CEO’s and top management teams of large corporations, particularly in North America, Europe, and Japan, acknowledge that globalization is the most critical challenge they face today.
An emerging market is a country that has some characteristics of a developed market, but does not meet standards to be a developed market. This includes countries that may be developed markets in the future or were in the past.
What are the Emerging markets in 2015?
Global market research agency, GfK, has released part of its 2015 forecasts for sales of technology devices, showing that the stable global forecast hides multi-billion dollar changes at country level. According to a recent GfK report, the Top 10 growth markets in 2015 will all be emerging economies.
China’s slowing. Russia’s flailing. Is any emerging market worth putting your money in? We’ve found seven of them. In an article written by, Ian Bremmer in a FORTUNE article, he mentioned
Here are the lucky seven:
- 1. India
- 5. Colombia
- 6. Poland
- 7. Kenya
(Bloomberg) — In its 2015 Annual Guide, Bloomberg Markets spoke with six investors and strategists on what they’re expecting from various sectors of the financial markets next year.
1. Don’t Bet the Farm on China
Frances Hudson’s investment horizon stretches to decades. One reason, says the global thematic strategist at Edinburgh-based Standard Life Investments Ltd., is that demographics and other long-term drivers of securities markets are easier to predict with accuracy than factors that affect markets during shorter periods.
For example, many market watchers expect that China’s growth will lead to an increase in global demand for food commodities, Hudson says. The thesis is that the world “needs more food to satisfy growing middle-class appetites for meat—which I think is wrong,” she says.
2. Put Half Your Money in Emerging Markets
Eighty-five percent of the people in the world live in emerging markets, Jerome Booth says. They account for more than 50 percent of global gross domestic product, more than 50 percent of energy consumption and more than 50 percent of industrial production. So the emerging markets are not an asset class, he maintains: “It is the bulk of humanity, the bulk of economic activity on the planet.” They’re collectively huge and individually multifaceted, he says, and should be treated as such by investors.
3. Beware of Regulatory Risks
Sonia Kowal, the president of Zevin Asset Management LLC, says her firm’s focus on environmental, social and governance factors has helped reduce risk in client portfolios. Analyzing ESG factors, she says, can help flag companies likely to fall under regulatory scrutiny for polluting, for example.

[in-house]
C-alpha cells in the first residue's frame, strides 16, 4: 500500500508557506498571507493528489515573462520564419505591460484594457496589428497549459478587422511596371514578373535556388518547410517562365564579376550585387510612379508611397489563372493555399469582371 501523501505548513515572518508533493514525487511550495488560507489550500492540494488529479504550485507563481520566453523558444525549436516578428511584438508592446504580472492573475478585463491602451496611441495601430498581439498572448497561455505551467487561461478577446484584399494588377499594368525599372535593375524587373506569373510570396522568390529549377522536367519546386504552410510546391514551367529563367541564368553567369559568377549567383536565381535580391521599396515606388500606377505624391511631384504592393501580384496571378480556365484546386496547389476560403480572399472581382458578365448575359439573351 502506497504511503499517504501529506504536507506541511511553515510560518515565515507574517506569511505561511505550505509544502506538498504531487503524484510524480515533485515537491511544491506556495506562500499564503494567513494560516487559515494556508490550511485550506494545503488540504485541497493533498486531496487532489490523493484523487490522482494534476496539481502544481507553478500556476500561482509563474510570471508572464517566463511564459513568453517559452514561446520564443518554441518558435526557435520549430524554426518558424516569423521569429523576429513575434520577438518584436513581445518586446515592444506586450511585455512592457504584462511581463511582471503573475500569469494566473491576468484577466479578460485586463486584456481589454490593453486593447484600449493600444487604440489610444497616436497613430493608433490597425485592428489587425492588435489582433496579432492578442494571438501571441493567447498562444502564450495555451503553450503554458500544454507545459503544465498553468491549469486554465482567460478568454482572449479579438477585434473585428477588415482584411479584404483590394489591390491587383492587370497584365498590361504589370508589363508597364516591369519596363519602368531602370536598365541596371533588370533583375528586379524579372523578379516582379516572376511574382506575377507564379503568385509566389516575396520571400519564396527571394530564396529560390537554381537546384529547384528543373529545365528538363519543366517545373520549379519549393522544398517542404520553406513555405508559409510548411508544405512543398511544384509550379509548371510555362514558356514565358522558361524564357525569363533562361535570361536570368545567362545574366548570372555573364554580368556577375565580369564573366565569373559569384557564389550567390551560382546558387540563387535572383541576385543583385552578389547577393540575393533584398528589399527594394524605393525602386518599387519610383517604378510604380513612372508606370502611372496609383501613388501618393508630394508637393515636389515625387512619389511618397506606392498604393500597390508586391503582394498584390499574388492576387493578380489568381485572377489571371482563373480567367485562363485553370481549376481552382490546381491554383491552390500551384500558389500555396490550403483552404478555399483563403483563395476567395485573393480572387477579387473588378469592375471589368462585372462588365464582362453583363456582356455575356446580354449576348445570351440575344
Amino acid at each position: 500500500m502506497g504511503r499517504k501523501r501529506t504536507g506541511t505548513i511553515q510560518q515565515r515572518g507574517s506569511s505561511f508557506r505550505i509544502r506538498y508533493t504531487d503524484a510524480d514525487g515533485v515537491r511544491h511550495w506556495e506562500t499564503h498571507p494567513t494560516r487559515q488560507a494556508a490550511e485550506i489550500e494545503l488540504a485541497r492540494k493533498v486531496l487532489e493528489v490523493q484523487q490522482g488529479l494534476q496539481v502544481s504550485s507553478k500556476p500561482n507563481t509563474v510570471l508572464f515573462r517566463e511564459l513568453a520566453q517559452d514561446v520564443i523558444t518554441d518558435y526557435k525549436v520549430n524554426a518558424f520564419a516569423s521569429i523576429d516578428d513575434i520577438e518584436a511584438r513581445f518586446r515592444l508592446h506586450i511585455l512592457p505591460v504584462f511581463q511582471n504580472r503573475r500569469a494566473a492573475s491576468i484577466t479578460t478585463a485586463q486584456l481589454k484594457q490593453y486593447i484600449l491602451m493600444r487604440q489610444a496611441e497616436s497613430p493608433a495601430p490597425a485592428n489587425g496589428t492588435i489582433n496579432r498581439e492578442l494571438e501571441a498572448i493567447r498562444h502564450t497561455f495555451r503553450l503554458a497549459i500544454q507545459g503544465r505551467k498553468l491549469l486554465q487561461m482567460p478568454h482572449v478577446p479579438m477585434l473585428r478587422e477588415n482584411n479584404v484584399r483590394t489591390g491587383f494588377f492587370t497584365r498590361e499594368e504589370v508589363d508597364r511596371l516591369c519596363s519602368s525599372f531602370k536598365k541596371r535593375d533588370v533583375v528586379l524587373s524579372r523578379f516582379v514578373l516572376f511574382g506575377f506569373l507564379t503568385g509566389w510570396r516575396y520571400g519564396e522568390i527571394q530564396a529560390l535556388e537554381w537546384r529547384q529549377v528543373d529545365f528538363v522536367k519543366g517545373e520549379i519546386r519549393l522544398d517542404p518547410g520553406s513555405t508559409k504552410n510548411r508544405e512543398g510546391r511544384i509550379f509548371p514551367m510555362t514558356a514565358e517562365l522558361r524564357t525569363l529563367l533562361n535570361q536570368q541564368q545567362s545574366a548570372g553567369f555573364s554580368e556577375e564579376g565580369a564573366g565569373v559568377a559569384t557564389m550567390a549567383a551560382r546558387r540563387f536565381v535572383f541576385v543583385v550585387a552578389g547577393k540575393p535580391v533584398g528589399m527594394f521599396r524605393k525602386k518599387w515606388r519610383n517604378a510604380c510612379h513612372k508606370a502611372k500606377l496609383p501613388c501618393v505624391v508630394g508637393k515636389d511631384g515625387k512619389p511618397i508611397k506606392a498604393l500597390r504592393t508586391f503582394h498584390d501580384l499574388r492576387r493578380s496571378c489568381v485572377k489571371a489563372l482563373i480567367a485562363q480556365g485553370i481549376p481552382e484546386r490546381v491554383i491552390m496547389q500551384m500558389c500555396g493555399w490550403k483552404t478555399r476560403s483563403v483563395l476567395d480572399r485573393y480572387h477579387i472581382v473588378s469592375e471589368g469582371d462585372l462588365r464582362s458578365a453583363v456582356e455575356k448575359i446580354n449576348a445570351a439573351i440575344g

Managers and analysts at Boston-based Zevin begin with companies’ self-reported ESG data, but that’s just a starting point. “It also has to be counterbalanced with an external view,” she says. To do that, her team checks news stories and consults with nongovernmental organizations.
4. Make a Run at Frontier Markets
Heidi Richardson is preparing for an ascent in Kenya. Richardson is training for the Kilimanjaro Marathon, and as a global investment strategist at BlackRock Inc., she also expects stocks to climb in the east African nation. “For longer-term investors, I like the frontier markets very much,” San Francisco–based Richardson says, singling out Argentina, Kuwait and Nigeria as well as Kenya. “Those are the truly emerging of the emerging markets.”
5. Count on Another Strong Year for the Dollar
The U.S. dollar’s world-beating rally has only just begun, Sue Trinh says. The senior currency strategist at Royal Bank of Canada says the greenback’s surge in 2014 was driven mostly by investors exiting bullish bets on other currencies, including the euro, yen and Australian dollar. The second leg of the U.S. dollar’s gain will come when the Federal Reserve begins its tightening of monetary policy, she says. “That’s going to be the only game in town, really, with the rate hikes that we expect from June onwards,” says Hong Kong–based Trinh. The dollar climbed against all its major counterparts in 2014, and the Fed’s actions in 2015 will continue to ripple through currency markets, Trinh says.
6. Prepare for a Big Drop in U.S. Stocks
The surge in market volatility that saw $5.5 trillion in global equity value wiped out from September to October in 2014 is just a harbinger of things to come, Gerald Buetow says. Stock valuations are still too rich and are artificially supported by central bank stimulus in the U.S. and Europe, says Buetow, chief investment officer at Innealta Capital.
Article by: Jon Asmundsson Rocky Swift
Top trends facing the world in 2015
Carl Gould is a business strategist, and growth expert. He has written 5 books in the area of creating business success, and is the co-host of the weekly radio program, ‘Quit and Get Rich’ (www.gteamradio.com). Carl and his team of experts advise companies and organizations to grow to the next level. What is the next level for you?